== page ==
“Some non-nuclear states have historically opposed the resolution in response to India which tested nuclear weapons and became a nuclear weapon state in 1998. India can and must do more to bring countries to reconsider their opposition, especially in light of the Taliban takeover. Afghanistan which has already led to the rise of Indo-Pakistani tensions.

“While there are enough experts predicting that the Taliban and Pakistan will form the most volatile bedfellows, it is undeniable that the region’s power dynamics have been drastically and drastically altered. A change that took everyone by surprise only shows that nothing can be excluded. So talking about Pakistan’s nuclear stock falling into the hands of the Taliban is not as far-fetched as one might imagine.

By Priyanka Khanna

The predictable Indo-Pakistani rhetoric at the United Nations General Assembly (UNGA) in New York and the accusations that fly right and left during the ongoing 48th session of the Human Rights Council (UNHRC) in Geneva overshadow latent concern over what will happen to Pakistan’s growing nuclear arsenal.

Indian Prime Minister Narendra Modi has repeatedly raised doubts about Pakistan’s intentions
(Photography / Jay Mandal – on mission)
Pakistani Prime Minister Imran Khan is impassive (Photo / Jay Mandal – on mission)

The 140 to 150 nuclear warheads currently stored in Pakistan’s central storage facilities in its southern regions remain outside the Nuclear Non-Proliferation Treaty (NPT) and the Comprehensive Nuclear-Test-Ban Treaty (CTBT).

With the takeover of Afghanistan by the Taliban and their good friendship with Pakistan, especially its intelligence services, it is particularly worrying that Pakistan is the only country to block the negotiations of the Fissile Material Stop Treaty ( FMCT).

While there are enough experts predicting that the Taliban and Pakistan will form the most volatile bedfellows, it is undeniable that the region’s power dynamics have been drastically and drastically altered. A change that took everyone by surprise only shows that nothing can be excluded. So talking about Pakistan’s nuclear stock falling into the hands of the Taliban is not as far-fetched as one might imagine.

The UN is not doing enough to push Pakistan to undertake disarmament. (Photography / Jay Mandal – on mission)

Which brings us to the question of why the UN is not doing enough to push Pakistan to undertake disarmament. In fact, according to the advocacy group – Unfold Zero – the UNGA has not even been able to come together on nuclear disarmament resolutions. At the last UN meeting on nuclear disarmament, nuclear risk reduction was perhaps the only measure countries could unite.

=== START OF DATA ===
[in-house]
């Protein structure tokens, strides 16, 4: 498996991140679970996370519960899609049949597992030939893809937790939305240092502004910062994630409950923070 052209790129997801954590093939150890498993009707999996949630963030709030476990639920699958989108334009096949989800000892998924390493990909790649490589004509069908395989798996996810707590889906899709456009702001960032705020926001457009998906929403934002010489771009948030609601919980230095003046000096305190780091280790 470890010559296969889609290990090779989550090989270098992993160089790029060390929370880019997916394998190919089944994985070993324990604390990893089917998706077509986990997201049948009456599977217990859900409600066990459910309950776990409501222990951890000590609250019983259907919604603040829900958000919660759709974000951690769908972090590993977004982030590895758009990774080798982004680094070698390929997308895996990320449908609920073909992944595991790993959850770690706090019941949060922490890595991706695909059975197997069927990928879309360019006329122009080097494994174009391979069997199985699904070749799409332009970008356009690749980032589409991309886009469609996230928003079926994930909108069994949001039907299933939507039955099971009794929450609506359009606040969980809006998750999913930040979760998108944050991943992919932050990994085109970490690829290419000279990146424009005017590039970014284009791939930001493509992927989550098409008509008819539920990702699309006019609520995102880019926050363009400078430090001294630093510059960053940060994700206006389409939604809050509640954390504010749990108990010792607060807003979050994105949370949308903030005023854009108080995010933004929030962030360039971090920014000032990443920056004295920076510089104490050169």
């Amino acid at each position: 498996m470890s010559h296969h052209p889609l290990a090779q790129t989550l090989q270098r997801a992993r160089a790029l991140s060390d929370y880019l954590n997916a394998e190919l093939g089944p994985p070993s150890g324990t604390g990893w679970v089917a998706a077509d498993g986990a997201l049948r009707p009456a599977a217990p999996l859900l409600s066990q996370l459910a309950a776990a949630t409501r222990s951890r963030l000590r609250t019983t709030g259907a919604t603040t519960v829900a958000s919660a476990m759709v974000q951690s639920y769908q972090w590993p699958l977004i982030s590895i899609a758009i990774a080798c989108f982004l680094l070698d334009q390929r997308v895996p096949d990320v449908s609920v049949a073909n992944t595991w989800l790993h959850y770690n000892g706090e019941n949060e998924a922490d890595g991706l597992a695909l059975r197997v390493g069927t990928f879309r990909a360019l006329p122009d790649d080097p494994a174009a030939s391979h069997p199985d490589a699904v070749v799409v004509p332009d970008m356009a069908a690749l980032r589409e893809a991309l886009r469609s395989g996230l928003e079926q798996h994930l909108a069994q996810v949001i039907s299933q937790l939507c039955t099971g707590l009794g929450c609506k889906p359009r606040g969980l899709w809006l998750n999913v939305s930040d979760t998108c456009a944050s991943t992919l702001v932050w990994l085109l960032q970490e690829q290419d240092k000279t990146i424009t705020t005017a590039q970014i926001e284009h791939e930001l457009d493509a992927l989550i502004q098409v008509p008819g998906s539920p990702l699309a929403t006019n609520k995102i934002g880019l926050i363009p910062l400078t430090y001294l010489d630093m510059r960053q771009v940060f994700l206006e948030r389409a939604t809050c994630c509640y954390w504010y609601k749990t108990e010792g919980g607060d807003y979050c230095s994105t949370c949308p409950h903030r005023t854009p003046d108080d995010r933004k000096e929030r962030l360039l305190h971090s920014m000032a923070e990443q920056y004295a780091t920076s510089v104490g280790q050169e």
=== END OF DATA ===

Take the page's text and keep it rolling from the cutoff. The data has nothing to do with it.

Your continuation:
A resolution reducing nuclear danger presented by India received 127 votes for (mainly non-aligned countries). He has failed to gain support from countries with nuclear weapons or from European countries, mainly because he calls for nuclear risk reduction measures only from China, France, Russia, the UK and the US – excluding other nuclear weapon states – India, Pakistan, DPRK and Israel, according to unfoldzero.org.

A resolution on Decreased Operational Readiness of Nuclear Weapon Systems presented by a group of non-nuclear countries was much more successful, garnering 173 votes in favor, including most NATO countries and four nuclear weapon states (China, DPRK, India, Pakistan).

A resolution on the Prohibition of Nuclear Weapons Treaty (TPNW) was supported by 122 countries. This is more than the number of those who signed the Treaty, which is 68 (with 19 of those countries having now ratified it). The vote indicates that more signatures are likely. However, the resolution was not supported by any of the nuclear-weapon countries, nor any of the countries with nuclear deterrence relationships, i.e. NATO, Australia, Japan, Korea. from South. The opposition of nuclear-weapon and allied states to the resolution is another indication that they have no intention of joining the new treaty. In general, this means that they will not be bound by the obligations of the treaty. However, the customary law against the use of nuclear weapons that is reaffirmed by the treaty will apply to all states, whether or not they accede to it.

Indian Foreign Minister expressed India’s concern over Pakistan’s stockpile of nuclear weapons around the world, including United Nations Secretary-General António Guterres. (Photography / Jay Mandal – on mission)

A resolution on the ban on the use of nuclear weapons introduced by India received 120 votes in favor, including from India and three other nuclear weapon states (China, DPRK and Pakistan ). Some non-nuclear states have historically opposed the resolution in response to India’s nuclear weapons tests and its accession to nuclear weapons in 1998. India can and must do more to get countries to reconsider their nuclear weapons. opposition, in particular in light of the takeover of Afghanistan by the Taliban which has already led to the rise in Indo-Pakistani tensions.

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